Alistair Gill and Veronika Schmid held a Saturated Models seminar at Columbia’s Graduate School of Architecture, Planning and Preservation. During the seminar the Master’s students explored 3D printing and created 3D printed objects. i.materialise made the resulting 3D prints. This is the seventh interview with a team of participating architecture students and their project: Velcro Panel System by John Hooper & Julie Jira.
What is the Velcro Panel System? And does it work like Velcro?
The Velcro Panel System is intended to generate varying degrees of tension within an environment. The tension is facilitated through a hook and loop system, which is conceptually similar to the way Velcro performs. This Velcro panel system works well in tension, especially when hung. The panels are able to adhere to each other and morph into their own set of physical characteristics through interaction with other objects.
Why did you make it?
The intention was to create objects, which would be embedded with the potential for both passive and aggressive levels of engagement within space. It was also intended that collectively, the objects would self-formulate a new set of physical characteristics based on their level of interaction.
At the smallest scale, an environment can interact with the object system through visual, auditory and tactile stimuli. Some panels could be more visual through the gradient change in the openings between the weave. Some could be more acoustically affecting depending on the thickness of the weave and the formulation of spaces between the objects. The tactile aspects of the panels could be characterized by the orientation of the sharp, hook sides, or by the smooth, loop sides of the objects.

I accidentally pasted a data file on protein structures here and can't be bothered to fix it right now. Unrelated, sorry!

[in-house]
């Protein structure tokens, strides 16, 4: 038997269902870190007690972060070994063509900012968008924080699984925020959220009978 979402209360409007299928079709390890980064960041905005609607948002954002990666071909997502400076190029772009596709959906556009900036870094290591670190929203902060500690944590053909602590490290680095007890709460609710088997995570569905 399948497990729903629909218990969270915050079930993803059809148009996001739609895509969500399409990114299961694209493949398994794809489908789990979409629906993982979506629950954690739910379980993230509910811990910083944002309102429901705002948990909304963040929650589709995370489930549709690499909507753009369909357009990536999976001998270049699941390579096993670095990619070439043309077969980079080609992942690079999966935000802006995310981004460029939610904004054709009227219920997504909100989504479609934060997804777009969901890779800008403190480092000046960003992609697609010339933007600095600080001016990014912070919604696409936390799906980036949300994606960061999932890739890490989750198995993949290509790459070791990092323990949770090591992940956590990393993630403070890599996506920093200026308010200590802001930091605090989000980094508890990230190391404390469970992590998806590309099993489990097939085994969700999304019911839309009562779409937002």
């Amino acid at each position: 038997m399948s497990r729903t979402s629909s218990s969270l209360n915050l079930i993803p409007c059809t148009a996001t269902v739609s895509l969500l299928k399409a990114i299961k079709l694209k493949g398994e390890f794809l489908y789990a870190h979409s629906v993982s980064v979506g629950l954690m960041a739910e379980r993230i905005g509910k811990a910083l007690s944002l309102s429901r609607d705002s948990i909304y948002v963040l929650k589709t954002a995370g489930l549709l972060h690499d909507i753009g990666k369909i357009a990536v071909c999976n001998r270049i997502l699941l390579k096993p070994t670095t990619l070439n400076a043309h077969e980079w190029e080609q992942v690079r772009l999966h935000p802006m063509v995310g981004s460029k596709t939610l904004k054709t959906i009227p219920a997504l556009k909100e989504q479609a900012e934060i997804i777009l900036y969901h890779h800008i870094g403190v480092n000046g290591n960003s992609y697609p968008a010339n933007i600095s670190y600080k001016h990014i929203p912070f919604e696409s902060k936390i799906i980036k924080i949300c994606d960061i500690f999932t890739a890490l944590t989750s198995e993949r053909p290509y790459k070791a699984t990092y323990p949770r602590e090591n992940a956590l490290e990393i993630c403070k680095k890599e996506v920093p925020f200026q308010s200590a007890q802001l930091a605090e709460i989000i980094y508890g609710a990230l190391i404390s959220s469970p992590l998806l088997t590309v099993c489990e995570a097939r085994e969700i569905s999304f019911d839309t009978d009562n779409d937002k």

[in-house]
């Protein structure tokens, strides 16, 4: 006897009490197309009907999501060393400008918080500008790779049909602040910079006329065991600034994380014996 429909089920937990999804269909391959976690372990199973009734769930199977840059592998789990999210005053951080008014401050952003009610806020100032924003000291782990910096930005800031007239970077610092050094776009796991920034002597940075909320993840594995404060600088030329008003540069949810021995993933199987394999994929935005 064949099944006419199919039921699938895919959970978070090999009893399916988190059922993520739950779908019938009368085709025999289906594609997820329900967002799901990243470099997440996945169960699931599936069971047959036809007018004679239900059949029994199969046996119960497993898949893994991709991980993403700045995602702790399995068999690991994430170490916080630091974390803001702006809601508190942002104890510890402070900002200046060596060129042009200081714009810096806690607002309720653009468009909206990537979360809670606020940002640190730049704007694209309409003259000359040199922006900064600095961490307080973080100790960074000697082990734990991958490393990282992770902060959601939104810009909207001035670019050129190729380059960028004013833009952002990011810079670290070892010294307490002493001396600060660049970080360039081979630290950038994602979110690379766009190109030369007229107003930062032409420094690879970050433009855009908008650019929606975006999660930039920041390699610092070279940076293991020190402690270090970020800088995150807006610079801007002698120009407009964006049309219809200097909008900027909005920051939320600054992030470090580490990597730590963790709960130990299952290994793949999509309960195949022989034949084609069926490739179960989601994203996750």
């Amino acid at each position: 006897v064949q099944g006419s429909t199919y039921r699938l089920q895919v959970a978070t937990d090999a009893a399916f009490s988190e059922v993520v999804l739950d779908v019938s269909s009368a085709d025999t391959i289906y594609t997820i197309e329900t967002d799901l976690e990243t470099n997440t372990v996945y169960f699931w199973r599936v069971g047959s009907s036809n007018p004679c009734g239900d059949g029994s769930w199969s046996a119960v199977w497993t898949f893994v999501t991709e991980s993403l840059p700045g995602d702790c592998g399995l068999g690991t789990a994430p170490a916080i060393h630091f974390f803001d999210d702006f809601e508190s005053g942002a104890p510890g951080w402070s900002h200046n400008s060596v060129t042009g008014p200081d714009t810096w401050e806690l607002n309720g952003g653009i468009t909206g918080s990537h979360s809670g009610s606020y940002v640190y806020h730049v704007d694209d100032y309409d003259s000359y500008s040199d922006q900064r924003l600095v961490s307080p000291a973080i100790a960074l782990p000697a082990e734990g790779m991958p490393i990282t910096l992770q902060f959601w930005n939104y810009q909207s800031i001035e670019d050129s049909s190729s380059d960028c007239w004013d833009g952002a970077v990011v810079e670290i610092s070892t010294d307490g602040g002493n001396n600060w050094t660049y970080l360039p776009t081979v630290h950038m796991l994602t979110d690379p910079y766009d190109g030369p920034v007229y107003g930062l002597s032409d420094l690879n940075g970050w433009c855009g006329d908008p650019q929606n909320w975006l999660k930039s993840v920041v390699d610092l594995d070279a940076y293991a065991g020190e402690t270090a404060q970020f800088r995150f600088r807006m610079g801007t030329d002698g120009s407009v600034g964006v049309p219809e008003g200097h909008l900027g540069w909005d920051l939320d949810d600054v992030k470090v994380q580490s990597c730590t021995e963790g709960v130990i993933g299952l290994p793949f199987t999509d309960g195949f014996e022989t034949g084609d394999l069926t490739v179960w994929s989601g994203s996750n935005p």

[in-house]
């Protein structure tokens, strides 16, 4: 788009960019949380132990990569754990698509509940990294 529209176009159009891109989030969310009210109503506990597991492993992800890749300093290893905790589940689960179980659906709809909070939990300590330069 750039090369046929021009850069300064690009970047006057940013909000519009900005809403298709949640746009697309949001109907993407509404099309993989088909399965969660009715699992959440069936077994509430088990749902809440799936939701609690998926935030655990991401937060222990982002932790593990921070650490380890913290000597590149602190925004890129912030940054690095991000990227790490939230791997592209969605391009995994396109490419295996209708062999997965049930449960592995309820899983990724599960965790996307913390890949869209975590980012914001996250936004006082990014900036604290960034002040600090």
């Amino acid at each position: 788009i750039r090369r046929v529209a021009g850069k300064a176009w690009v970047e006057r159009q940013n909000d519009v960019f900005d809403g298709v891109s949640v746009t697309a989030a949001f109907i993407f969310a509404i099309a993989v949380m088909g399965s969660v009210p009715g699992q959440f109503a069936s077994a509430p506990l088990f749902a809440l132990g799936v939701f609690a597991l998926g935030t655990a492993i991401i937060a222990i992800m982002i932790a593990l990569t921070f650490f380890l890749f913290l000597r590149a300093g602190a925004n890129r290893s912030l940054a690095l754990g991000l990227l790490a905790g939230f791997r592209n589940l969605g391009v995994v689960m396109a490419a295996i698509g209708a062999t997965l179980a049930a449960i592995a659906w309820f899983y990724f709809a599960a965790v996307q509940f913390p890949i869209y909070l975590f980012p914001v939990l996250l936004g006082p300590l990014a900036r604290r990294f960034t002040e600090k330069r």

Succinctly put, the Velcro panel system could be either experienced as a whole or through the moments of micro interactions generated by the various relationships made between the various types of panels.
What software did you use to make it?
Rhino with Grasshopper
What was the process by which you came to your design?
We looked at microscopic images of Velcro to understand what formulated the relationships of adherence. We then started to physically and digitally test different ways the idea of adhering, or “sticking” could work towards the idea of making space, or making a set of objects situated in space.
Will you be using 3D printing more often in the future?
It would be interesting to continue to explore the idea of malleability versus rigidity through 3D printing with different materials and at different scales. Prototyping connections to see where certain failures or success occur would be a valuable way to utilize 3D printing. How 3D printing is also applicable to the built environment and with the ongoing expansion of printing sizes would also make for an interesting way of engaging with the potentials of 3D printing.
What happened next?
John Hooper is currently in his final year of the Master’s of Architecture program at Columbia University.
Julie Jira recently graduated from the Master”s of Architecture program at Columbia University and is currently working in New York City.